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Martin Luther King Library Washington, DC

Library.jpg

Kirn Memorial Library Norfolk, VA

kIRN.jpg

I can't help but notice the similarities of the two buildings. The mayor of DC in 2002 proposed putting the Martin Luther King Library (DCs central library) up for sale. The Library is in deplorable shape with leaking roofs, delapidated bathrooms, substandard electric power. With all of these problems the building is worth saving because it is the only monument in the city to the Rev. Martin Luther King and is the only building designed in the modernist style of pre-eminent modernist architect Ludwig Mies van der Rohe. Luckily the library still stands and as far as I know has not been sold. . The Kirn library also is indicitive of 1960's modernism. The library was designed by Norfolk architect William Marshall Jr. once the president of the American Institute of Architects. The library along with Scope, Chrysler Hall, and the Raddison represent the first wave of redevelopment when cities leapt into the future and thought big. If Norfolk really desires to be a prominent city than they must plan carefully and give much thought to what to do with the Kirn Library (perserve or demolish).

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Man you guys just don't have any imagination. Just create a really long LRT train that has the library in the train.

Duh.

Kind of like a Bookmobile.

Honestly, books are kind of outdated. Portable Document Format. Google is doing some wierd stuff where they are hitting major libraries (in real cities) and taking pallet loads of books, scanning them, and returning them. They don't cut the bindings off, like the people that do the book piracy.

I know, I know, portable computers don't have battery life and books are easier to read. But technology advances every day. Books are rapidly becoming obsolete.

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Books may be rapidly becoming obsolete, but I think there will still be a need for libraries as repositoies of information- in whatever format. One has only to visit a few new libraries, like the beautiful new one in Nashville to see that they can and do have a place in the technological world of today. I'd hate to see them disappear.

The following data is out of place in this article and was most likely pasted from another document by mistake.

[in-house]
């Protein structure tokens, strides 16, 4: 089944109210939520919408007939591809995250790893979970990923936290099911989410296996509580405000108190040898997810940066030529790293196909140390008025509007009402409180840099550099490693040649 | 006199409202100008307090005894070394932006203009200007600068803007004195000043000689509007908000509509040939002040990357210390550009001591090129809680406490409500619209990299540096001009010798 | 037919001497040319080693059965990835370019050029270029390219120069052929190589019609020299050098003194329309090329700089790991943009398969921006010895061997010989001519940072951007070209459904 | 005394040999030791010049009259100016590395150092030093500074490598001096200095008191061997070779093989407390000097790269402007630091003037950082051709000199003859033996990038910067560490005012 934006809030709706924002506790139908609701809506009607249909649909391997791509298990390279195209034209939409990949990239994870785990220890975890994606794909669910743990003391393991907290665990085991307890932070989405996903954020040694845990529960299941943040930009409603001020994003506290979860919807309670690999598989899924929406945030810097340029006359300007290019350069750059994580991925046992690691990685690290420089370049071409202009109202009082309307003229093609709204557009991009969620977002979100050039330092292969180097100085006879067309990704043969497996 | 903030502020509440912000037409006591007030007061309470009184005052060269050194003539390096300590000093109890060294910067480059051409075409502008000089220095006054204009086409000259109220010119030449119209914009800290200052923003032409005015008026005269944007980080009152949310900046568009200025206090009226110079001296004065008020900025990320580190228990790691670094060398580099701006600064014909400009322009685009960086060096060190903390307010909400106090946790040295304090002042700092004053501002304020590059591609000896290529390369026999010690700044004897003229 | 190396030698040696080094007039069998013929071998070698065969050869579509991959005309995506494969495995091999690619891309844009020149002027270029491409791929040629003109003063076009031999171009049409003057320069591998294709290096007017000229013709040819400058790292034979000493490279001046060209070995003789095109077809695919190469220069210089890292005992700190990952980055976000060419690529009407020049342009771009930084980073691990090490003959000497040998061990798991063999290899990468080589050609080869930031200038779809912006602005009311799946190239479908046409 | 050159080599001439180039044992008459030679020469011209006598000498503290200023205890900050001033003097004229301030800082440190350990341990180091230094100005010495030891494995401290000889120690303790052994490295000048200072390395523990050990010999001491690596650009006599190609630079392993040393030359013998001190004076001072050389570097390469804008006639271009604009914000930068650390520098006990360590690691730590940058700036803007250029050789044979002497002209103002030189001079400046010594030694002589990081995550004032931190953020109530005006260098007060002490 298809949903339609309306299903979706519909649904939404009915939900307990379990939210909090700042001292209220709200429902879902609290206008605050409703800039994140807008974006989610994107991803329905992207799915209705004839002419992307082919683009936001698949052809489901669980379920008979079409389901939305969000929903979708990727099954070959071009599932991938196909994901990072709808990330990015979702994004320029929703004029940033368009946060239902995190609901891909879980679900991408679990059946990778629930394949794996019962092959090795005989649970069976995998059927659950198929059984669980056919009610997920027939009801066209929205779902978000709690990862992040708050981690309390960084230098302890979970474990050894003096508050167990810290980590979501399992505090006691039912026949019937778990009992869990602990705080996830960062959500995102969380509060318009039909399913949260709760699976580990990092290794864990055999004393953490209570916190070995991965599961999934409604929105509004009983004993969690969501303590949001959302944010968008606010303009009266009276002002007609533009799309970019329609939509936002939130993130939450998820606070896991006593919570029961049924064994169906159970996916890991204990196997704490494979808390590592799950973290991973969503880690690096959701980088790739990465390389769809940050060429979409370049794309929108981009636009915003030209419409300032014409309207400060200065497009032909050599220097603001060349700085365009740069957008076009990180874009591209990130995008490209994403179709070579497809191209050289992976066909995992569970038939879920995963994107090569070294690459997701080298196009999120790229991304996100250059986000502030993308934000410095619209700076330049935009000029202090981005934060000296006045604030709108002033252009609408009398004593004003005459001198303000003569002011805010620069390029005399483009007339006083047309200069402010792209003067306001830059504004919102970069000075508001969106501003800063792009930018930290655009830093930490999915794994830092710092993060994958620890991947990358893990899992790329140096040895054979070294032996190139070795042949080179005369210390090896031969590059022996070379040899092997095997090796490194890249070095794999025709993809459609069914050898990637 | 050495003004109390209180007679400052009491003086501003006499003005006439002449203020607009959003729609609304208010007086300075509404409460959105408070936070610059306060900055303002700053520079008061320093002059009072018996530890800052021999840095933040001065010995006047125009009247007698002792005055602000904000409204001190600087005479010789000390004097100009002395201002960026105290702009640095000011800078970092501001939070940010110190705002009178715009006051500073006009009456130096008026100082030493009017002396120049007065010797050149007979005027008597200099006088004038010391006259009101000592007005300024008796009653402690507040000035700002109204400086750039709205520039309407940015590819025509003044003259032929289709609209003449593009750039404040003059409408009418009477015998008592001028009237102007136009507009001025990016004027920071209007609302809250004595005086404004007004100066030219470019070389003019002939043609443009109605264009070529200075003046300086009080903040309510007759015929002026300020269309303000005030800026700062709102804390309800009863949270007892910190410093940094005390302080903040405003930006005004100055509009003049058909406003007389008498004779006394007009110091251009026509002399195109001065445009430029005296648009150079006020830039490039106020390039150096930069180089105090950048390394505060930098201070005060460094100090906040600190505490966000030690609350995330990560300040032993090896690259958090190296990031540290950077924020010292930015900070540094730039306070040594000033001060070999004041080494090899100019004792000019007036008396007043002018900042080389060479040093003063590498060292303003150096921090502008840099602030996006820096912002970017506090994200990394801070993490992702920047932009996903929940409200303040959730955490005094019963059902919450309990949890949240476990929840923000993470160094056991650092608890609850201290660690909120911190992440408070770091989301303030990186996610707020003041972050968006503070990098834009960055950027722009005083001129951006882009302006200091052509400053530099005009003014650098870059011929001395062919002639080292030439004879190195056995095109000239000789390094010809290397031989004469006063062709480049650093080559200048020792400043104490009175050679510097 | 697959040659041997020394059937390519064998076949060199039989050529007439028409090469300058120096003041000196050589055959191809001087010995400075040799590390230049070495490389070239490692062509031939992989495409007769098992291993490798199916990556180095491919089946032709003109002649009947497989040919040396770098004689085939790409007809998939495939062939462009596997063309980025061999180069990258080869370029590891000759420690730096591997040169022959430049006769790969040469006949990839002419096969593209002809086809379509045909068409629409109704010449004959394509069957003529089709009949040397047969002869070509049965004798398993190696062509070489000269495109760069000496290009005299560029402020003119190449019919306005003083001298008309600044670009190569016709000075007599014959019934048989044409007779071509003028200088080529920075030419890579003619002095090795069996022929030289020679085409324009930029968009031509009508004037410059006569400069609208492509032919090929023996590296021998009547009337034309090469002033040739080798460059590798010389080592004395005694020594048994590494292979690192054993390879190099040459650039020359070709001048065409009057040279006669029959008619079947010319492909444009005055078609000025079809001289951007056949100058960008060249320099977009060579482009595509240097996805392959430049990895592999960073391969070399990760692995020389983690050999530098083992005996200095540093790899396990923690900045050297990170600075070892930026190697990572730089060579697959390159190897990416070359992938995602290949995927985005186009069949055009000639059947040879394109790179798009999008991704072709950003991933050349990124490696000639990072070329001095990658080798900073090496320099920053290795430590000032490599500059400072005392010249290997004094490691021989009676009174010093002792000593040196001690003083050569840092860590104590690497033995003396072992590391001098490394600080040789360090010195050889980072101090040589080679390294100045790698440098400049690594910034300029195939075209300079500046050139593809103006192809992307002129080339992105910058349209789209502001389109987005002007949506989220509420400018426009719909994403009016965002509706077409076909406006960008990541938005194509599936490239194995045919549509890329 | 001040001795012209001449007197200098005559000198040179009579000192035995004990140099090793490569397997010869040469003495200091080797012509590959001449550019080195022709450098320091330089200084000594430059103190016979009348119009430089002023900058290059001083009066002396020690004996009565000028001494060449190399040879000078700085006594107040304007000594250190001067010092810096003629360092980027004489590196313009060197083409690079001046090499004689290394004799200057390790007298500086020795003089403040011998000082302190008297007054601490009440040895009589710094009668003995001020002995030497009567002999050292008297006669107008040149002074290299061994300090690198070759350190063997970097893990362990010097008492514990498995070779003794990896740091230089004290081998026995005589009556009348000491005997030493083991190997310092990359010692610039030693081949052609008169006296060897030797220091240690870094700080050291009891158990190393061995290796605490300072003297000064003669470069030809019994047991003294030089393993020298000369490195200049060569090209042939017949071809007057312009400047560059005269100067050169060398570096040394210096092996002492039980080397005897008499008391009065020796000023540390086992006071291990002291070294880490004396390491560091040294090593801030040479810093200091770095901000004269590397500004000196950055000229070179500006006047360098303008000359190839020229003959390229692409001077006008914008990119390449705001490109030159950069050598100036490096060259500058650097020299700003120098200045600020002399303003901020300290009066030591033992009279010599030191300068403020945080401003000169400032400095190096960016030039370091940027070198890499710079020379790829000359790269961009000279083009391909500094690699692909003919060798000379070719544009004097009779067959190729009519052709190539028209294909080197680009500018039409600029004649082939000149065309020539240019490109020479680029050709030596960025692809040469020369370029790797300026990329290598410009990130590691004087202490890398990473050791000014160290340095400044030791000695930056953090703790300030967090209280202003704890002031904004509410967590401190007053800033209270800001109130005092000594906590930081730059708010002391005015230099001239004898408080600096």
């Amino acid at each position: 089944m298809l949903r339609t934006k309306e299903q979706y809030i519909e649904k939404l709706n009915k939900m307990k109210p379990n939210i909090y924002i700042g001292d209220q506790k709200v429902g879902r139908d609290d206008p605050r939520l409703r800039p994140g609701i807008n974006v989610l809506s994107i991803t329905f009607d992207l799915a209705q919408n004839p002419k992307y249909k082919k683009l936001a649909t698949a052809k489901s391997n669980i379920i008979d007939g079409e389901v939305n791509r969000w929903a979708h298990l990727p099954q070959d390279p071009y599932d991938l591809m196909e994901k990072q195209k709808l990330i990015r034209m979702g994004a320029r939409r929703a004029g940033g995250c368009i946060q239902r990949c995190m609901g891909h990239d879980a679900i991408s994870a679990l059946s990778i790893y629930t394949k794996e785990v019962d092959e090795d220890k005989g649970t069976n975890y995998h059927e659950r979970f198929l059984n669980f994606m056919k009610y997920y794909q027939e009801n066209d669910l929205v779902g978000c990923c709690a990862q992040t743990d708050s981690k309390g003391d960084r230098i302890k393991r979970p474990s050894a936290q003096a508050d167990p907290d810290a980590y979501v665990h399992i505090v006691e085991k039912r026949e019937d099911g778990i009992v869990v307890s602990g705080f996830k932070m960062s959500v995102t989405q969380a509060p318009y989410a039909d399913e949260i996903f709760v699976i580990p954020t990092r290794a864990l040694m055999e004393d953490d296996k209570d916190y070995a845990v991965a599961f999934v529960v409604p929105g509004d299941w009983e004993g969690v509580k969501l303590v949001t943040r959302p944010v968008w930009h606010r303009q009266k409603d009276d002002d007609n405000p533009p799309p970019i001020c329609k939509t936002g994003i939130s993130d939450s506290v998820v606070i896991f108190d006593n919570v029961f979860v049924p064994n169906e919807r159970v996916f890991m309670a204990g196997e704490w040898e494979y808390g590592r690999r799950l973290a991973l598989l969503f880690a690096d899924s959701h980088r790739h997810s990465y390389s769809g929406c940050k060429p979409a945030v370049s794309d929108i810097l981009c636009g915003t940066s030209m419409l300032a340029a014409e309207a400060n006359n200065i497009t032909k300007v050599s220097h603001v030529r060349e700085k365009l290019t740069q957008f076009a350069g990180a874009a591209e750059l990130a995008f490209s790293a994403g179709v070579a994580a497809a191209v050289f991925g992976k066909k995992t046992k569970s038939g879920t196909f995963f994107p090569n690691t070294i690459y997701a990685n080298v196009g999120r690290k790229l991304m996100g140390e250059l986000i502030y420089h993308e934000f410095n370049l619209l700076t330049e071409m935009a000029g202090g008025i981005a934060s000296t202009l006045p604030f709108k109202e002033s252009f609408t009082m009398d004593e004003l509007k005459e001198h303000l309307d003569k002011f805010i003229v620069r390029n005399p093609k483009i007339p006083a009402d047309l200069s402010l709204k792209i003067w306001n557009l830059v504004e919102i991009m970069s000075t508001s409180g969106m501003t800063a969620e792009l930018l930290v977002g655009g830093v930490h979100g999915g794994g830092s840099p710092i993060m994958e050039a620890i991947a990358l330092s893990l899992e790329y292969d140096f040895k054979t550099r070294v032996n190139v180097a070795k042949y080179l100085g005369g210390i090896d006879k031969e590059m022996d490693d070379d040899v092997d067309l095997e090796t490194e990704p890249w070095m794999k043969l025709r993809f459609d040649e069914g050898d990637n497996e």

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I don't know what a local library should try to be. Libraries are not taking advantage of new technologies fast enough to keep up and set a standard for the next few decades. That's probably largely because of Moore's law and related rapid technological advances. I agree that they should be repositories of all possible formats for information. They should have powerful file servers and be able to provide at the least all the information to the public that is not available at Blockbuster, mp3 downloading sites and on line video servers, and a lot more. I suspect that the entertainment industry and their legal teams are blocking development of this potential service with a vengeance. But I just can't draw a clear line between knowledge and entertainment. Ultimately we will have to ask ourselves whether or not the sum of human knowledge should be freely available to everyone and how to provide it. I submit that this is a first amendment issue, and I may be revealing my socialistic side. I'm also not sure that this shouldn't be mostly a federal project. It will be interesting to see what comes.

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The Kirn Memorial site is the perfect opportunity to build something great. (take advantage Norfolk, this is the time)....

A good idea would be to relocated near the downtown plaza area....Maybe that will help blend the two areas (The New St. Pauls Quadriant)...

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The Kirn Memorial site is the perfect opportunity to build something great. (take advantage Norfolk, this is the time)....

A good idea would be to relocated near the downtown plaza area....Maybe that will help blend the two areas (The New St. Pauls Quadriant)...